So mid-morning, I take my shower and do my skincare routine. My friend Lara Devgan is a doctor in New York, and she makes her own Vitamin C E Ferulic ($145). I'm obsessed with it, and it's been game-changing for my skin. I'm super oily, and I break out all the time, so I use the Joanna Vargas Daily Hydrating Cream ($75) and Daily Serum ($85). I'm obsessed with the Supergoop Unseen Sunscreen. Live Tinted's Huegaurd SPF Moisturize + Primer ($32) is also great. Basically, 30% of my day is talking about different sunscreens.
Before you go, I'd love to talk about your career. Between Never Have I Ever and The Sex Lives of College Girls, you've been focusing a lot on teen comedy series in recent years. What drew you to that space?
I feel so lucky that I get to write shows about young women. Every day, I am struck by how brave and authentic the young women I'm working with are. I was kind of repressed and not comfortable in my skin when I was their age. They are courageous activists and not ashamed of being that way. They love their bodies, and they're still quirky.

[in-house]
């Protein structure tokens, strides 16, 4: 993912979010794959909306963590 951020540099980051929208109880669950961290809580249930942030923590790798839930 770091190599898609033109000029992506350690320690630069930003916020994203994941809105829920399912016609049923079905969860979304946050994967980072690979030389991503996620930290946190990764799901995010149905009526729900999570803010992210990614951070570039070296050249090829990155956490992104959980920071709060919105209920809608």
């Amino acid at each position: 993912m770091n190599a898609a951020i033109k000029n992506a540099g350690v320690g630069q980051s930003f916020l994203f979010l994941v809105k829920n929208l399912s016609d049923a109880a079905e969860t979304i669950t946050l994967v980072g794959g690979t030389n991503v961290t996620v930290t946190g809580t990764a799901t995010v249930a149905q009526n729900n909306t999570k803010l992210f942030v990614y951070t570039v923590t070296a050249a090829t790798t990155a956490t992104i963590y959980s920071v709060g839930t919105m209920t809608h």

Writing for young women keeps me young. People underestimate young people a lot, and I've learned so much by doing research for all these shows. It's a blessing. The only thing about a TV show about young people is that you have a finite amount of time to make these shows because the actors get older. For good and bad, shows about young people are ephemeral. So, I'm enjoying my time with the actors and writers on these shows as long as they're on the air. It was never my plan to have two shows on the air about teenage girls, and here we are.